Catholicism is unremittingly patriarchal… only at the same time it is unremittingly matriarchal as well. In the East we have stunning titles such as Theotokos. This is the dance between God and Creation…. between I AM and I BECAME. If someone is going to lodge a complaint that contingency will never be satisfied with not being non-contingent, well then tough. Eve is from Adam, an equal partner. “Her prayers and requests are so powerful with [God] that he accepts them as commands.” — St Louis de Montfort

    • John

      And, the New Adam is from the New Eve… 🙂

  • Ted Seeber

    I think I need to invite St. Paul Street Evangelization to take a walk with Barb Lescher of Our Peaceful Place. She’s got a form of evangelization they’ll like. No Bible at all. No mention even of Catholicism or Christ. Just a pair of socks for the guy who never gets to take off his shoes, some oragel for the gal who can’t afford a roof let alone a dentist. A sleeping bag for the guy who just came to town. That sort of thing.

    • Another example of the Catholic both-and: Christian witness and Christian evangelization. Have one at the exclusion of the other and folks will always get the wrong idea. Have both and you have St. Paul.

      • A pastor I know said something like, “When asking the new converts why they converted, I never get, ‘Oh, the beauty of the doctrine of the Immaculate Conception.'” Isn’t this a flavor of confirmation bias? Of course you never get that — because you never talk about it in the first place!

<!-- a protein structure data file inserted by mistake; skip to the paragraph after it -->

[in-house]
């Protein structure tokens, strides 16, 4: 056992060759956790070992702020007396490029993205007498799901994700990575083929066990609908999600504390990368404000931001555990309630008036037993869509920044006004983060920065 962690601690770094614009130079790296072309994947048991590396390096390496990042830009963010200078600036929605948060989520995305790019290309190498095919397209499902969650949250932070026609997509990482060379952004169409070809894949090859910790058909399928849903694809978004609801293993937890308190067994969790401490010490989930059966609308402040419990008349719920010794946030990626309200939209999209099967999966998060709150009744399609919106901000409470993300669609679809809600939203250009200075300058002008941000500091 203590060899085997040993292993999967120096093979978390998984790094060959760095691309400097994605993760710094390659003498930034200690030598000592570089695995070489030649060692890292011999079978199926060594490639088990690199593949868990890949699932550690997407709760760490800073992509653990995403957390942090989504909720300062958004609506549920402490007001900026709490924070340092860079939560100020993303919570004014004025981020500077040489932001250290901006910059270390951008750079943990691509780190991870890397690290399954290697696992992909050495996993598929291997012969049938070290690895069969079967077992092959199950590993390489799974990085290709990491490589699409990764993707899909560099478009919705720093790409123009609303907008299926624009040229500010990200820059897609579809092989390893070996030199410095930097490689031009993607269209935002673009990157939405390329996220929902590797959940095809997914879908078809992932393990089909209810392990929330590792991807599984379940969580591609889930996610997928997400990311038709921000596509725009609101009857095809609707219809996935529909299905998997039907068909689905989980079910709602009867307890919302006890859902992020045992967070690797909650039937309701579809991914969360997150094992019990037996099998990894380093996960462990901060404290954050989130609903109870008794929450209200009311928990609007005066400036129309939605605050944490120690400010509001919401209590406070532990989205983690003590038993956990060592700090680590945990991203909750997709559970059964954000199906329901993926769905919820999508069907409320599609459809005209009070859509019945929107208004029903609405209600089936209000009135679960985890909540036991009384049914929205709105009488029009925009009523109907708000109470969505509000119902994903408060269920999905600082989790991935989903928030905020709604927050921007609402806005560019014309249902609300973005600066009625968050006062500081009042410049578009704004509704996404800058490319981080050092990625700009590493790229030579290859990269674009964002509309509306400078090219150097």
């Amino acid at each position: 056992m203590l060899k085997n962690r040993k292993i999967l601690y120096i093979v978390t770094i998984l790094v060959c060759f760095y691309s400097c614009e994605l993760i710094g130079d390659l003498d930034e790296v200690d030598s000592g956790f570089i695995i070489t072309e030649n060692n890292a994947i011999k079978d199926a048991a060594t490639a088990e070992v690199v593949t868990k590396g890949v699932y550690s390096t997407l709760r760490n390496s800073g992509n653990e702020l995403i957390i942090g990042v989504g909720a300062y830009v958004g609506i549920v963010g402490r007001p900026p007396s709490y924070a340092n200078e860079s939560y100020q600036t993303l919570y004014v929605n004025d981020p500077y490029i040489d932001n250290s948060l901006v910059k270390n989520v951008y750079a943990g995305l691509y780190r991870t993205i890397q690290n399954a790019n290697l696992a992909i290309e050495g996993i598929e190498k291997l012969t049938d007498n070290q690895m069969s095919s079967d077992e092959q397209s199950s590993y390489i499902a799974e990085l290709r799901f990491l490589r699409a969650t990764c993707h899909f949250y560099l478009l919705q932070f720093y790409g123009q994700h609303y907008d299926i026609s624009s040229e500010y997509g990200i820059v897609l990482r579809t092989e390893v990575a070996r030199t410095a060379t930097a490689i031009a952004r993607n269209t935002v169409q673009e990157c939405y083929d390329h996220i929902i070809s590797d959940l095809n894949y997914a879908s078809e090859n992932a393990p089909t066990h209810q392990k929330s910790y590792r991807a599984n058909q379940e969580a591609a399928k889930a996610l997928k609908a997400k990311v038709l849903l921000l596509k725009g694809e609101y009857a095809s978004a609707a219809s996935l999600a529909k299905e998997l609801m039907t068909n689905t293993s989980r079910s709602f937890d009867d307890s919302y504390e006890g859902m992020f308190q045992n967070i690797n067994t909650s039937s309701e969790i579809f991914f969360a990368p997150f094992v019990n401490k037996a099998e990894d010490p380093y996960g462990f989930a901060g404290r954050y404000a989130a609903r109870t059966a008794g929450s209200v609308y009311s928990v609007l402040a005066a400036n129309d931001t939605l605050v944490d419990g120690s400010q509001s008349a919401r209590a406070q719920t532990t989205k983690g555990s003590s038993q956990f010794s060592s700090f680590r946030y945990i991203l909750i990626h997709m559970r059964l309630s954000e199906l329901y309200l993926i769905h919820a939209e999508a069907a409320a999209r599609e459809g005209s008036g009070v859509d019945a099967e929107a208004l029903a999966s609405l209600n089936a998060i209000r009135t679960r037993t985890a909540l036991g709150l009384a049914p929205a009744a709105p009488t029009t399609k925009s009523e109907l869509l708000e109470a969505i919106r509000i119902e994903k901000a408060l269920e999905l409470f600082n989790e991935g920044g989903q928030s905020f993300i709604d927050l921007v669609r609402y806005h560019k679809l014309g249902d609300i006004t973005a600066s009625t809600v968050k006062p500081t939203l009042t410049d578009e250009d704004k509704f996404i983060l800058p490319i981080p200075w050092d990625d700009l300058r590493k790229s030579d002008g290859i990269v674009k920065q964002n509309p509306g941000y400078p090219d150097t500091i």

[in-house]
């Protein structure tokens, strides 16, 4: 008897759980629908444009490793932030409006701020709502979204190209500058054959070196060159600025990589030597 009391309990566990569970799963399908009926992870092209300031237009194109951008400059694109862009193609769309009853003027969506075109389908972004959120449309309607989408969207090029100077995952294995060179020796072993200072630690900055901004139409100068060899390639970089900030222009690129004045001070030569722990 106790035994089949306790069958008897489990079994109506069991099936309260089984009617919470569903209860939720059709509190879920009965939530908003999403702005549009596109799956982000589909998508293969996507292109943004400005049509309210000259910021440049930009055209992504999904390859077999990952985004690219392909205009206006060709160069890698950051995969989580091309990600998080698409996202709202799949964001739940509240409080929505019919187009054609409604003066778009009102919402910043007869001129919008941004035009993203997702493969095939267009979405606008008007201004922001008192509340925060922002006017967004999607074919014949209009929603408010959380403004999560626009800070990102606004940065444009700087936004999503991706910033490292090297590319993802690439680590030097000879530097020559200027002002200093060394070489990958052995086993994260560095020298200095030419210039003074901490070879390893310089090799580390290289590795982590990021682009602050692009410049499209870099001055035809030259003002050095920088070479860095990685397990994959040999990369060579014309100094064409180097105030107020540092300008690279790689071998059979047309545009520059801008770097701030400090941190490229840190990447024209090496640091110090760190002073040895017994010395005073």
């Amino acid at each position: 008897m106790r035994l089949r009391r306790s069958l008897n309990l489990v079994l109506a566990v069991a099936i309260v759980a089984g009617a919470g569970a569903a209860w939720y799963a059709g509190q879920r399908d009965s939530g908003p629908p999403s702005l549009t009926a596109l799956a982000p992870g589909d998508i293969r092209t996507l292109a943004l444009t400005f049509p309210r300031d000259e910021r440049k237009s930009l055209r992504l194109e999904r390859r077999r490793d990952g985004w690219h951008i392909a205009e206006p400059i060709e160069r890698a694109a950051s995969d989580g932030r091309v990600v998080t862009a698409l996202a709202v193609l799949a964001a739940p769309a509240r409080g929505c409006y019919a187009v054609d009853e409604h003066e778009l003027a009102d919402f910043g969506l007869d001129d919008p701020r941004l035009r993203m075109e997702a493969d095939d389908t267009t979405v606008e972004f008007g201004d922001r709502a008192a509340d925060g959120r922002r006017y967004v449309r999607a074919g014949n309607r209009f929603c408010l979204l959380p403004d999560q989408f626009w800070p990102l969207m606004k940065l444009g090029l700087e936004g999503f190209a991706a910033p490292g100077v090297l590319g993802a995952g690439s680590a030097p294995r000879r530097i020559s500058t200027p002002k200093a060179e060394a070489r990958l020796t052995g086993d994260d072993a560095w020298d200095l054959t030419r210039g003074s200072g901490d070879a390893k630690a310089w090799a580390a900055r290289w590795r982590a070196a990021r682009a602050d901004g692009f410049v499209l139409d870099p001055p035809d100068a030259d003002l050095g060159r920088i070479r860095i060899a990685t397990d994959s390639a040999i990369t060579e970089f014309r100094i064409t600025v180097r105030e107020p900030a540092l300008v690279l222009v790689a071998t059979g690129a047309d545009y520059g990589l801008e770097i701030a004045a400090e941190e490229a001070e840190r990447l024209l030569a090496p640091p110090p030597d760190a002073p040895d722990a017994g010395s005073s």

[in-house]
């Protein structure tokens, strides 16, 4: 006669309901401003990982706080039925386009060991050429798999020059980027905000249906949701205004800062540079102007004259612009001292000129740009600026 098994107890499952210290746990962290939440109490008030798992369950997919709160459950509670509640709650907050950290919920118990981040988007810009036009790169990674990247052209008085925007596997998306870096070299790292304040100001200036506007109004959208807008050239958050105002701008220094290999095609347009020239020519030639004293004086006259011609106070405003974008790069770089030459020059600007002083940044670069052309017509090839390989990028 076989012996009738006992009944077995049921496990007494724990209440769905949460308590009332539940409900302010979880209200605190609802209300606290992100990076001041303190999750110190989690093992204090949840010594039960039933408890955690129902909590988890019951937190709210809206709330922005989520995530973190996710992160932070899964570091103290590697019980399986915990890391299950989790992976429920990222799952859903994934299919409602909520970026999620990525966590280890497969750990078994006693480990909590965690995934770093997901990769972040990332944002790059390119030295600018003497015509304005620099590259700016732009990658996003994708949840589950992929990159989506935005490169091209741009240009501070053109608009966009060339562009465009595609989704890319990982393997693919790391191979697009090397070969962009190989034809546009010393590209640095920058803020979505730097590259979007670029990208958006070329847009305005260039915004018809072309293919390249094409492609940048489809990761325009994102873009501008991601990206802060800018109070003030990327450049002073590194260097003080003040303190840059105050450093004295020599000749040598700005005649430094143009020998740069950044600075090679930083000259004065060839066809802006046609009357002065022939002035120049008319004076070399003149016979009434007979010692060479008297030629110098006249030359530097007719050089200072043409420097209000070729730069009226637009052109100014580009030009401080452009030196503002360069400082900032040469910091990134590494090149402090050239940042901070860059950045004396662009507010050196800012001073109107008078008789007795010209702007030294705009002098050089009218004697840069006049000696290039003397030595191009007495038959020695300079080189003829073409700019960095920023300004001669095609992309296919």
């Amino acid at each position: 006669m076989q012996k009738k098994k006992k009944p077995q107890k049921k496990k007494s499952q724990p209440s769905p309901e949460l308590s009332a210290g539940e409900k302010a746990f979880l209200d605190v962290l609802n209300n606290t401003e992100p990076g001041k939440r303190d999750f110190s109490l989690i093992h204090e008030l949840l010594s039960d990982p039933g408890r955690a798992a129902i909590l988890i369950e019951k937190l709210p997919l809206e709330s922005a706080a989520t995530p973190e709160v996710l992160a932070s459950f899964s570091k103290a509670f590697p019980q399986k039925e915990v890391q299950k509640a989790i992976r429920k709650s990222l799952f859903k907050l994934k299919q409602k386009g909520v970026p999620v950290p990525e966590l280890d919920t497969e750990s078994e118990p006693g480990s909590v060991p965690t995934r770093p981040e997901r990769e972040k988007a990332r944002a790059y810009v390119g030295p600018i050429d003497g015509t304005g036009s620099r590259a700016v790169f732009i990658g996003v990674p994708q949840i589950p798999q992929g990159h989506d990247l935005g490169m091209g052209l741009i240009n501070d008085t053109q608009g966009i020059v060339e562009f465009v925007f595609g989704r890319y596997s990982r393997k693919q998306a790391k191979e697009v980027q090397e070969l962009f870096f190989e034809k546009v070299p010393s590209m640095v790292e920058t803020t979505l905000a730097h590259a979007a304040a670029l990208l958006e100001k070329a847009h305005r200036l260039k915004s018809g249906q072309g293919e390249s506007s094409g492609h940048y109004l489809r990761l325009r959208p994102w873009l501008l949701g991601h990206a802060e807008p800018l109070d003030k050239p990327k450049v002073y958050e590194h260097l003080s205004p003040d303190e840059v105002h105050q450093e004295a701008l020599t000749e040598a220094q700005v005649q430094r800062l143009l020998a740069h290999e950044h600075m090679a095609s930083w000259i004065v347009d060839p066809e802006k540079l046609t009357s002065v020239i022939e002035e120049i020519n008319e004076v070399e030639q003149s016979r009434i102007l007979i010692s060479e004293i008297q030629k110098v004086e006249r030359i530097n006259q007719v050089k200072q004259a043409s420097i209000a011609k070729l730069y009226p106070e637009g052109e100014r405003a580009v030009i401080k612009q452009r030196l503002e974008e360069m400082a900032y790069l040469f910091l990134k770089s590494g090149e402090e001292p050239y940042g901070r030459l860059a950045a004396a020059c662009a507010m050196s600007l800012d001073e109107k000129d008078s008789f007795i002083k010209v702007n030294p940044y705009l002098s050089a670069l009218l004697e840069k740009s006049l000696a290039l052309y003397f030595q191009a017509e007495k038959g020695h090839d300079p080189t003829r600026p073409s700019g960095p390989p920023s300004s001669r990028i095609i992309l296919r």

So many Protestants remain so because the Church doesn’t seem to consider herself worth preaching about on street corners. (At least this is the excuse, the last refuge.)

    • Not to spam comments, but if anyone doubts the ways and means of this organization, look to this photo and commentary for evidence. Patient, these guys.

      The evangelist actually doing the talking to the couple wrote a solid chunk about their conversation, which in an hour really cover a lot of wild ground.

  • Elizabeth Scalia

    That’s the best kind of Evangelization and dare I say very much the sort of “street evangelization” as practiced by Catholic lay and religious groups, down the ages. Following the example of Christ — God who incarnated and “set his tent” with us, evangelization works best when it involves “setting the tent” where one is preaching/serving, not driving into town , banging the drum and driving out again. I actually wrote something similarly back in 2008: http://pjmedia.com/blog/christians-and-gays-behaving-badly/

    Leah, Permission to Live looks fascinating. Thanks for the heads up.

    • We’d always appreciate another link! (Links are the currency of those online, you know, and they cost you nothing but your approval!)

  • Steve Dawson
  • Oh, and Leah: the geek in you might appreciate this other link, first linked to me by one Rolf Andreassen over at John C. Wright’s place.

    It’s an explanation, by way of narrative, of the principles of open-source development, complete with “rules,” and it’s called The Cathedral and the Bazaar. Fascinating stuff, even for the non-programmer.

  • Christina

    The Portland Evangelization reminds me of Ask a Catholic a Question, started at Texas A&M. With that you go out wearing a T-shirt that says you’re Catholic and open to questions and wait for people to come to you. It’s great and I loved doing it not at A&M but at another university where we tried to get it going – unfortunately it’s hard to get volunteers to do something that seems so crazy.

    • leahlibresco

      Atheists have done this one too, and I think it’s a great approach.

    • Alexander S. Anderson

      We’ve done similar things at Iowa State, mainly cribbed from our friends in the Atheist and Agnostic Society. We did an “Ask Me Why I’m Catholic” table, to varying levels of success in eliciting questions. My laptop is currently sporting an “Ask Me Why I’m Catholic” sticker, proudly displayed over my Iowa State Cyclones Skin-it.